Lighthouses have helped safely guide mariners for centuries. As space explorers consider traveling to destinations like the moon and beyond, future interstellar travelers may one day receive similar guidance from NASA’s new pulsar-based navigation system. Which is what exactly?
When a star that’s roughly one and half times the mass of the sun explodes in a supernova, its core collapses into a smaller, dense object called a neutron star. Neutron stars spin rapidly, emitting visible light and high energy radiation like X-rays and gamma rays. These energetic powerhouses are known as pulsars, and so far scientists have found over 2000 in the known universe. The radiation emitted from a pulsar’s magnetic pole doesn’t align with its spin axis, creating a beam that sweeps across the dark sky like a cosmic lighthouse. When this beam crosses our line-of-sight, it appears as a pulse. The ones that rotate the fastest are called millisecond pulsars, and their beams whip around hundreds of times per second.
Imagine an object with a mass more than the sun, spinning several times faster than a Formula One engine! Historically, millisecond pulsars have been exceptionally useful thanks to their incredible precision. Since their discovery, their timely blink has helped astronomers confirm the Theory of Relativity, detect the earliest exoplanets, and accurately measure cosmic distances.
As NASA sets its sights on distant planets, spacefaring explorers will need a way of orienting themselves in space. Here on Earth, we use the satellite-based GPS. These satellites carry atomic clocks that provide extremely accurate time, which gets used by your phone or car to help calculate your position. GPS works fine if you’re on Earth or close to it, but once you go beyond its range, the signal weakens till... you’re lost. You can’t just pull over and ask for directions to the nearest planet.
Since the 60s, NASA has primarily used the Deep Space Network to track missions beyond Earth’s orbit. It’s made up of three ground stations located in: Australia, U.S.’ California, and Spain. They’re approximately 120 degrees apart, and they beam up radio waves to a spacecraft and log details as the signals return. Navigational data is calculated on Earth and sent back, helping ground control keep missions on the right path. But if that radio link with Earth is lost, a spacecraft can find itself adrift. Some manned missions, like the Apollo program, have even carried an antiquated sextant in case this happened, so they could fix their position against the stars, like old timey mariners lost at sea.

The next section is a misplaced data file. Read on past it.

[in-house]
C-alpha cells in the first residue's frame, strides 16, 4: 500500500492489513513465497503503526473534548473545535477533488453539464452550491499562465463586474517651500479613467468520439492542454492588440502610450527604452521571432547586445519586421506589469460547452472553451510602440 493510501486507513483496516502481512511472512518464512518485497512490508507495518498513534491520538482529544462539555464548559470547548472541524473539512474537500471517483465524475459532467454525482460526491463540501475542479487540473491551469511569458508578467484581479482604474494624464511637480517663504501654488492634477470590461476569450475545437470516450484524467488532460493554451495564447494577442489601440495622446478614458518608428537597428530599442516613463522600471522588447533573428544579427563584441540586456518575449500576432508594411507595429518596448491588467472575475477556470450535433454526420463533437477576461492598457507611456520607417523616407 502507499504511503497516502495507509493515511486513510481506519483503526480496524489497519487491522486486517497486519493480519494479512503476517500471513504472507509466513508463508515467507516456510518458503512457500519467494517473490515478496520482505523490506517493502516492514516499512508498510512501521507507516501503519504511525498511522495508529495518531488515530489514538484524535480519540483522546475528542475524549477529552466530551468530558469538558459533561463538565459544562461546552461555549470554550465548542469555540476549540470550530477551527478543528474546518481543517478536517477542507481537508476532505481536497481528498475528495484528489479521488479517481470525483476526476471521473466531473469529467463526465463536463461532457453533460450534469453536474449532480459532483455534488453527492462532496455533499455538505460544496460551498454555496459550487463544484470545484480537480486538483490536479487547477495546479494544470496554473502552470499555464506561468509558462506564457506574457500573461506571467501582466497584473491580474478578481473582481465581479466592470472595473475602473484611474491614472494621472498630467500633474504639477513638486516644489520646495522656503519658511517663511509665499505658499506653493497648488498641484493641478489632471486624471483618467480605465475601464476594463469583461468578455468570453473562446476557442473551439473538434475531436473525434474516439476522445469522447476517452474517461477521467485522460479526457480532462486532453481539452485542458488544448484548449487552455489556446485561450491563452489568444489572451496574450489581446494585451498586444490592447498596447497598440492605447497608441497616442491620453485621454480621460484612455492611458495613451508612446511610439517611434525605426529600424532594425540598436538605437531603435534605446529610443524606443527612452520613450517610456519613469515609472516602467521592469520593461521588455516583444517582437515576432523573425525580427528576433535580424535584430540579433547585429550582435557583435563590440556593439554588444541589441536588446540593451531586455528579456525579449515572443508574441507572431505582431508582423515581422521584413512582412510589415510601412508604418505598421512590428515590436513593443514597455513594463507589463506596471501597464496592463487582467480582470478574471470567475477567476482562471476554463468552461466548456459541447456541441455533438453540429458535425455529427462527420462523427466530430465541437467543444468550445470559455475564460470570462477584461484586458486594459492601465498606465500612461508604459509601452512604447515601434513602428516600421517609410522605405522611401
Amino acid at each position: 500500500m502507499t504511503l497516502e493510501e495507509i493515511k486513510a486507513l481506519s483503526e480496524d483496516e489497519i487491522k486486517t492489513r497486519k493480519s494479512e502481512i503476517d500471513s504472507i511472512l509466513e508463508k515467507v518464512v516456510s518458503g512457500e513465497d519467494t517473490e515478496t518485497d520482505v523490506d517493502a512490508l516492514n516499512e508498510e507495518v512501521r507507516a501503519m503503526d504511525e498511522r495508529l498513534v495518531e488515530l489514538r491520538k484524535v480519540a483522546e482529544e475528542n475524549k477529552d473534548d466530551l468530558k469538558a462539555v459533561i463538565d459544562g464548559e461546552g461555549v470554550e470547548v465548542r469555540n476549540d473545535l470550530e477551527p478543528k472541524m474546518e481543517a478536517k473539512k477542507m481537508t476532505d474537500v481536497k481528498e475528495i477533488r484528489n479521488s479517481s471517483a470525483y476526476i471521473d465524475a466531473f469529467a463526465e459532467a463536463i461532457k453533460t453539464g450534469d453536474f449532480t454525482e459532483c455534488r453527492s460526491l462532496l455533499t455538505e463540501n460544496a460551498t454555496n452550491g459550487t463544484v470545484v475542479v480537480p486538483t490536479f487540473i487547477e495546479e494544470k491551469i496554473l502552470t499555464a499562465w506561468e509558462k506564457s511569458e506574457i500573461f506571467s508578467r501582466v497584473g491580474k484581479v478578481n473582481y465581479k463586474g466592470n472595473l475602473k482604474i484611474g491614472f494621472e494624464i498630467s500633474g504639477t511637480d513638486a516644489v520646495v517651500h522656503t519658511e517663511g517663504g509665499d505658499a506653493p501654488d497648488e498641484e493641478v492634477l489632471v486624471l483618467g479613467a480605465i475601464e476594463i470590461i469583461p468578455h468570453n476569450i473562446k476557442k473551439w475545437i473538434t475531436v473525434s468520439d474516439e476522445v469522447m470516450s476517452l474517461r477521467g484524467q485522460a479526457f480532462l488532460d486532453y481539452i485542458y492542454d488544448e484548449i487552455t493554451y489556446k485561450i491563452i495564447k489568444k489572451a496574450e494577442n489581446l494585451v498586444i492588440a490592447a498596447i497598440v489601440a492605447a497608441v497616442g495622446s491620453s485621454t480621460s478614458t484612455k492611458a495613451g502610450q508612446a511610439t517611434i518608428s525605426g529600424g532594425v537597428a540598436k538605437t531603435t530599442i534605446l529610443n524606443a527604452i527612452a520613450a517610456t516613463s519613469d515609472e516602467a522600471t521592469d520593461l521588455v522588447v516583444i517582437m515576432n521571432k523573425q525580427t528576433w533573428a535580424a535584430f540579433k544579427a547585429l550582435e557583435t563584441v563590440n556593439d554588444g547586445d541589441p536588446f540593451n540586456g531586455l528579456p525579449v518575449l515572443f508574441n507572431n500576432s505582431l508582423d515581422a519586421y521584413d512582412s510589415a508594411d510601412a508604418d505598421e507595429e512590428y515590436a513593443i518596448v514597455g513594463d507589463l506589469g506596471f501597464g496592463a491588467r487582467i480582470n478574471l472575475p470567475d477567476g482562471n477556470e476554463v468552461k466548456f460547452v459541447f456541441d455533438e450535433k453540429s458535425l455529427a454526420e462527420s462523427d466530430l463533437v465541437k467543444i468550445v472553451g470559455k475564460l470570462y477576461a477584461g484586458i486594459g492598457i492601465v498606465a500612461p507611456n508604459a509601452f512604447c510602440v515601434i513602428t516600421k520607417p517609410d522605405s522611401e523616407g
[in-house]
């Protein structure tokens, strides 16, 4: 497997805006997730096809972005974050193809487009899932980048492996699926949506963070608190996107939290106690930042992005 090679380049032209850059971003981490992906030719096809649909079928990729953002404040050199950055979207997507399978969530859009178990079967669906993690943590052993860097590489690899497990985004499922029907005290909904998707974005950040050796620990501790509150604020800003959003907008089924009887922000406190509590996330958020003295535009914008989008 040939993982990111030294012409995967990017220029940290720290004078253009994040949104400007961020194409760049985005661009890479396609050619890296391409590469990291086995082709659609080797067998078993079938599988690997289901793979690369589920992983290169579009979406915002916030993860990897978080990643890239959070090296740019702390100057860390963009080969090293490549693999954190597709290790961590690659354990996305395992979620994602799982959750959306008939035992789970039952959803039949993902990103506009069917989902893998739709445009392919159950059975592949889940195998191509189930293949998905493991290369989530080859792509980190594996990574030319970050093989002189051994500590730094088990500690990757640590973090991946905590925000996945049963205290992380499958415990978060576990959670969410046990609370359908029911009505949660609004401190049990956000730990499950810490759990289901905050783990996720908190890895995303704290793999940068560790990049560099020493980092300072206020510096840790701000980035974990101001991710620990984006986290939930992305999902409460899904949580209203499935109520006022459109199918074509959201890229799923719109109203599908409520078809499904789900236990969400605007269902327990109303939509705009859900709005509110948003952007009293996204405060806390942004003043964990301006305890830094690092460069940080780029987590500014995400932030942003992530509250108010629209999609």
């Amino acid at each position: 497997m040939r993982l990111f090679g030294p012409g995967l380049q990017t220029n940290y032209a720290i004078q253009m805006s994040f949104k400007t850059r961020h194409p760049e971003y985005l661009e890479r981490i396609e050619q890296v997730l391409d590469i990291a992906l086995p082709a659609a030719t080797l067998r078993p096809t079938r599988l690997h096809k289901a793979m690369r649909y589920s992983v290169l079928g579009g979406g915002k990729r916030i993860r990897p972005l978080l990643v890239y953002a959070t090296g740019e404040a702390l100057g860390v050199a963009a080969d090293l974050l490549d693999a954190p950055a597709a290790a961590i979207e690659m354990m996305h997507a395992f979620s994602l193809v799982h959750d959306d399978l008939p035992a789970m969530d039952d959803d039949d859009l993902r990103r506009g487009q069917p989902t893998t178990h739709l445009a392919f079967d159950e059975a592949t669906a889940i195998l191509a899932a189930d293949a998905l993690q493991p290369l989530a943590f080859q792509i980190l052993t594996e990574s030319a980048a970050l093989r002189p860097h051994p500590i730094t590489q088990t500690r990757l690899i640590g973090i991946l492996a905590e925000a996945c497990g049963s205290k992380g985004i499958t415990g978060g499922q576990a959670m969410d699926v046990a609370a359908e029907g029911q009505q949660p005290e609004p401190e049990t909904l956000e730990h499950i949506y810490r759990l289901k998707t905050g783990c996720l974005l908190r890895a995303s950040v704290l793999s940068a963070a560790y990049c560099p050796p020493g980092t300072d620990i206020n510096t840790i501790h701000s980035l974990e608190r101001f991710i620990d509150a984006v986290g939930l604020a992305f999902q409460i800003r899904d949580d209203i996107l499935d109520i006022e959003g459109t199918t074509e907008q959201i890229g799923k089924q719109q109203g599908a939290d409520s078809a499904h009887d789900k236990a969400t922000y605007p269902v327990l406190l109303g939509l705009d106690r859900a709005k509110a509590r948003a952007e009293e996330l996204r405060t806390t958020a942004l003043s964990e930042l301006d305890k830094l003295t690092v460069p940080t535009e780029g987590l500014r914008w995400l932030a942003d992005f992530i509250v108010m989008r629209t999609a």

A better solution would be if a spacecraft could navigate independently… no ground control required. This is where our friends the pulsars come in. Millisecond pulsars spin with such amazing regularity that they're among the most reliable clocks in the universe. With their predictable pulsations, they provide high-precision timing just like GPS satellites do.
Accuracy is so important because in spaceflight, it’s the difference between landing on a planet...or crashing on it. And this technique of X-ray pulsar navigation is actually showing promise on the International Space Station. Mounted on the station's exterior is a piece of equipment called Neutron star Interior Composition Explorer or x.
Neutron star Interior Composition Explorer
It packs an array of 56 X-ray telescopes into an area the size of a washing machine. Its purpose is to study neutron stars, including the rapidly blinking pulsars. NICER scans the sky detecting and timestamping the arrival of X-ray photons within 100 nanoseconds of accuracy, or better. A software embedded into NICER, cleverly named SEXTANT or Station Explorer for X-ray Timing and Navigation Technology, then analyzes that data, comparing it with an almanac of known pulsars, looking for their unique fingerprint.
In November 2017, NASA used four different millisecond pulsar targets to successfully demonstrate that SEXTANT could determine the position of the ISS within 5 to 16 kilometers of its actual position. Scientists are hoping to get more than just navigational help from NICER. NASA currently uses radio frequencies to talk to and locate the various rovers and probes scattered across our solar system as well as manned missions closer to home.
NASA is now considering testing SEXTANT for use on the Lunar Gateway, a mini space station meant to aid long-term missions on the lunar surface, and eventually, Mars. Who knows, in the future, if space explorers are lost in a sea of stars, they can use cosmic pulsars as beacons to guide themselves home.
By the way, if you scooped-up a teaspoon of a pulsar, it would weigh as much as Mount Everest...and you would need a very strong spoon.